Ubuntu – Gnome Shell font scaling resetting

20.04gnome-shell

I'm using Ubuntu 20.04 with Linux Kernel 5.7.10-050710-generic and GNOME Shell 3.36.3.

I have set font scaling factor to 1.25 but lately when I restart while the scaling factor lasts to the UI, it is not applyed to gnome shell.

To make it work again I have to manually reset it to 1.25 again.

Any suggestions?

Best Answer

  • I experience this too, with fresh Ubuntu 20.04 installation. I see the root cause of this was found ( https://bugs.launchpad.net/ubuntu/+source/mutter/+bug/1892440 ).

    I can offer my workaround: add to autostart a trivial command that explicitly sets the "text scaling factor" after login. This change will be correctly noticed by the GNOME shell, making the GNOME shell text correctly scaled.

    To do this, create a file $HOME/.config/autostart/fix-font-scaling.desktop with this content:

    [Desktop Entry]
    Name=Fix Font Scaling
    GenericName=Fix Font Scaling
    Exec=/home/michalis/bin/fix-font-scaling.sh
    Terminal=false
    Type=Application
    StartupNotify=false
    X-GNOME-Autostart-enabled=true
    

    Where /home/michalis/bin/ is just an example, it's where I keep the script.

    Then make a script /home/michalis/bin/fix-font-scaling.sh with contents like this:

    #!/bin/bash
    set -eu
    
    # wait a bit, otherwise the change seems to not be noticed properly
    sleep 1s
    # change to 1.5 then to 1.25, it seems necessary for GNOME shell to register this "change"
    gsettings set org.gnome.desktop.interface text-scaling-factor 1.5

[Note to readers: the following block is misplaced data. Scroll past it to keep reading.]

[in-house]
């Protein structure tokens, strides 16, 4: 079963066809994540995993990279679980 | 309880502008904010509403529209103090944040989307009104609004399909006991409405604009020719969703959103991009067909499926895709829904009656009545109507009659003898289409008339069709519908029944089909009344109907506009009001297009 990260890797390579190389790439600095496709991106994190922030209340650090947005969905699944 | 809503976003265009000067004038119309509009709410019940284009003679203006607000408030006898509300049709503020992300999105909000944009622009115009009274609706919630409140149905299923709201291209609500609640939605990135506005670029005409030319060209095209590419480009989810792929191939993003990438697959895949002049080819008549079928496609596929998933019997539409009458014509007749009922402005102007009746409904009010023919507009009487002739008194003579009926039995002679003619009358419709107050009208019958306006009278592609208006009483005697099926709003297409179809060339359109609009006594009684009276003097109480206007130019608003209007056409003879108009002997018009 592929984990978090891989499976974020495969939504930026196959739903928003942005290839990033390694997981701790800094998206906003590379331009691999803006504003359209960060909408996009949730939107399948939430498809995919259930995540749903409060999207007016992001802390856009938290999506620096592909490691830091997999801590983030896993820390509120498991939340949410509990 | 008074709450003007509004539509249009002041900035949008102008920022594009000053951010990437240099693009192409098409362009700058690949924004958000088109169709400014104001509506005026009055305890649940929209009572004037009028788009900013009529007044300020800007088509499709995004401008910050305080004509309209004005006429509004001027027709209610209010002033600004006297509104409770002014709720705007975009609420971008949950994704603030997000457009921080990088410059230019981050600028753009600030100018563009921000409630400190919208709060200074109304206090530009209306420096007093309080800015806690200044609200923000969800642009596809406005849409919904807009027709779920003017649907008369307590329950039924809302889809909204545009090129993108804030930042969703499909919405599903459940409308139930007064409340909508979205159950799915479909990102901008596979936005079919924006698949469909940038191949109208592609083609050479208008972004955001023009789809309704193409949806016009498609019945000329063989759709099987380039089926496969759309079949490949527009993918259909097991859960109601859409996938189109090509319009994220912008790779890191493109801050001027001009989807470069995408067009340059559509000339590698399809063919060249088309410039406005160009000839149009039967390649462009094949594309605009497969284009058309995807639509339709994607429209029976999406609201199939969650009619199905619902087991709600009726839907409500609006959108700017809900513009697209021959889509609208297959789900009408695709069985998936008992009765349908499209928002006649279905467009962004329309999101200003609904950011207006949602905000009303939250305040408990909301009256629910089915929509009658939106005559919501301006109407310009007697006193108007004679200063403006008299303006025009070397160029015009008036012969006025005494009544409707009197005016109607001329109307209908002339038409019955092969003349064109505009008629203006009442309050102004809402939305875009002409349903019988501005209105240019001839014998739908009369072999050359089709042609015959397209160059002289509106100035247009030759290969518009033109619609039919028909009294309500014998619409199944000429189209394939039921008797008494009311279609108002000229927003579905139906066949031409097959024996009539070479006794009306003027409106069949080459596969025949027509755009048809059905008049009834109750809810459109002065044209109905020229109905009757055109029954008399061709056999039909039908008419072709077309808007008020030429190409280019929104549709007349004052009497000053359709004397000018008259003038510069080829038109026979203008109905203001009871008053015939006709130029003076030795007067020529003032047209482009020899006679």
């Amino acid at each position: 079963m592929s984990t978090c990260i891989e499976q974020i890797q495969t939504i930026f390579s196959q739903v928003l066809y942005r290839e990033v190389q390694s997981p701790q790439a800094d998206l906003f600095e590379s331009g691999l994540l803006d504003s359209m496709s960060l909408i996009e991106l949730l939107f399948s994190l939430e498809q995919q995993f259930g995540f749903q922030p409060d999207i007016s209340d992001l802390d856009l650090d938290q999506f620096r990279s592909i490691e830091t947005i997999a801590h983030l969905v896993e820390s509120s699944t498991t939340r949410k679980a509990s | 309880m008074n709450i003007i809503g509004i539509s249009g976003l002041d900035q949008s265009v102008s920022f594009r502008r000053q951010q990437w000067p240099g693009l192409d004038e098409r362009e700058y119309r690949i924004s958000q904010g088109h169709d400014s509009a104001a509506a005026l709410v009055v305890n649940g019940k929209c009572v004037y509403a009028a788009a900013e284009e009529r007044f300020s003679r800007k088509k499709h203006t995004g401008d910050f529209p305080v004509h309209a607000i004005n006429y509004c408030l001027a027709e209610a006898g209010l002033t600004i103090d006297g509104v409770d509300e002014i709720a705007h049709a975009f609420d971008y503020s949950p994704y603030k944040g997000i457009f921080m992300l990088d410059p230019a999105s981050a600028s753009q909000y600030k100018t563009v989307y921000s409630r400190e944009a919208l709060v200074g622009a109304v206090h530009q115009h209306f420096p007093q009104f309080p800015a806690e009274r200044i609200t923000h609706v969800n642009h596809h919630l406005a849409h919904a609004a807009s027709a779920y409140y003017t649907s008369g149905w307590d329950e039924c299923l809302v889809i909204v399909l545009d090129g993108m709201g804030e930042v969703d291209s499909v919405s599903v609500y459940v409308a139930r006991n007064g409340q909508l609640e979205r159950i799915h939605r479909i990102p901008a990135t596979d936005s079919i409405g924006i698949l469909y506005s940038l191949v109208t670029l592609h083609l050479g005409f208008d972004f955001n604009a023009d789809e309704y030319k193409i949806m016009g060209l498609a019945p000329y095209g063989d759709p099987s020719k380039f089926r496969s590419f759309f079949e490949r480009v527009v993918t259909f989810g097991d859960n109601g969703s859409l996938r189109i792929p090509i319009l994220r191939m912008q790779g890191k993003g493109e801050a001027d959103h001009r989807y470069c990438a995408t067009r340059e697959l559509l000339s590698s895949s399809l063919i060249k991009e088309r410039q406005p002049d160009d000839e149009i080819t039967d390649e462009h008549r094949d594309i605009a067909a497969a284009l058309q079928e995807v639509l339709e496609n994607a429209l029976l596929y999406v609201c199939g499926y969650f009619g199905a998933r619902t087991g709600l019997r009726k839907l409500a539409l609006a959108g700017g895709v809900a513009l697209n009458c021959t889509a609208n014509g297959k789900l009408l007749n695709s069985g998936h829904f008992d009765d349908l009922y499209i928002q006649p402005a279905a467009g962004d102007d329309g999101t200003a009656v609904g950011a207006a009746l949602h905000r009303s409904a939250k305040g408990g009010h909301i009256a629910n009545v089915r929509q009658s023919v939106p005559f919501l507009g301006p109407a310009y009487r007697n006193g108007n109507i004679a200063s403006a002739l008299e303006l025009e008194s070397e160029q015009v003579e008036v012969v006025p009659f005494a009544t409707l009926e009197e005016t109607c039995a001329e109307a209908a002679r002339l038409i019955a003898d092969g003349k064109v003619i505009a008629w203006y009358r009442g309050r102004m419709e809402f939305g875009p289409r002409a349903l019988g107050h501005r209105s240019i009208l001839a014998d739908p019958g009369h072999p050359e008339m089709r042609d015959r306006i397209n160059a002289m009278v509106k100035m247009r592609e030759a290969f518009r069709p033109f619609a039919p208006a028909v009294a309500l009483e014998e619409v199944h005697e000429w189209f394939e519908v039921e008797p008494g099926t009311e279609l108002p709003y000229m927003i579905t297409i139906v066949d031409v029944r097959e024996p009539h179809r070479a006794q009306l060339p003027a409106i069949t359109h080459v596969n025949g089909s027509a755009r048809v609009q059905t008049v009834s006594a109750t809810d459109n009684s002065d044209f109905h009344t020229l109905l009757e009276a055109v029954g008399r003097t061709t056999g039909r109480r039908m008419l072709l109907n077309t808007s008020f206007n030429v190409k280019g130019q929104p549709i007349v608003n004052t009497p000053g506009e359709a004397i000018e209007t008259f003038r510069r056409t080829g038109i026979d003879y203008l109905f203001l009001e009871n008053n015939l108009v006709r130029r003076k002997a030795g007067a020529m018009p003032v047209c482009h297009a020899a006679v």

gsettings set org.gnome.desktop.interface text-scaling-factor 1.25
    

    Make it executable (chmod +x /home/michalis/bin/fix-font-scaling.sh).

    And adjust the 1.25 above as needed.

    Note that this overrides the text scaling you have set by settings ("Accessibility -> Large Text", or GNOME tweak tool "text scaling").


    Note: what does set -eu do?

    It makes writing bash scripts safer, so I learned to use this automatically in all my bash scripts :)

    It's a shortcut for set -e and set -u.

    • The set -e means that a bash script will exit with non-zero status as soon as some command exits with non-zero status. E.g. if sleep command fails for any weird reason, then following gsettings calls will not be done. Without set -e, bash scripts happily continue their execution, even when something along the way reported failure.

    • The set -u means that the script fails when you try to use an undefined variable, like echo ${SOMETHING_UNDEFINED}. So set -u allows to catch errors in the script easier. It has no effect in this particular script that uses no variables :) It's was just my force of habit to use it.

    There's a great article discussing this (and some related) bash constructs, to make bash scripts easier to write/debug, on http://redsymbol.net/articles/unofficial-bash-strict-mode/ .

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